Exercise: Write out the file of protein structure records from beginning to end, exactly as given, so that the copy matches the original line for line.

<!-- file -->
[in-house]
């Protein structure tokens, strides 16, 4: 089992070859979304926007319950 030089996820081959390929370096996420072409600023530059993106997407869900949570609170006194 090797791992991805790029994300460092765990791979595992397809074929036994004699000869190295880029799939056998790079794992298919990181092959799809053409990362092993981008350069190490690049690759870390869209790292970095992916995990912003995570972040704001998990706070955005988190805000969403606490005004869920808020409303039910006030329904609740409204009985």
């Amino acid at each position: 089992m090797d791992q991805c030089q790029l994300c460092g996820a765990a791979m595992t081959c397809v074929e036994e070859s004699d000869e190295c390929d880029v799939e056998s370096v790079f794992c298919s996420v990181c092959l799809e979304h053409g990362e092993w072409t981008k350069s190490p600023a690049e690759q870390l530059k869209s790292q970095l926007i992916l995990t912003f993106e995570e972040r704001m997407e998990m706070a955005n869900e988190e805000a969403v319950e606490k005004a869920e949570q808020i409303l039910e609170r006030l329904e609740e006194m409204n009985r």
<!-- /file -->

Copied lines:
[in-house]
């Protein structure tokens, strides 16, 4: 089992070859979304926007319950 030089996820081959390929370096996420072409600023530059993106997407869900949570609170006194 090797791992991805790029994300460092765990791979595992397809074929036994004699000869190295880029799939056998790079794992298919990181092959799809053409990362092993981008350069190490690049690759870390869209790292970095992916995990912003995570972040704001998990706070955005988190805000969403606490005004869920808020409303039910006030329904609740409204009985």
């Amino acid at each position: 089992m090797d791992q991805c030089q790029l994300c460092g996820a765990a791979m595992t081959c397809v074929e036994e070859s004699d000869e190295c390929d880029v799939e056998s370096v790079f794992c298919s996420v990181c092959l799809e979304h053409g990362e092993w072409t981008k350069s190490p600023a690049e690759q870390l530059k869209s790292q970095l926007i992916l995990t912003f993106e995570e972040r704001m997407e998990m706070a955005n869900e988190e805000a969403v319950e606490k005004a869920e949570q808020i409303l039910e609170r006030l329904e609740e006194m409204n009985r």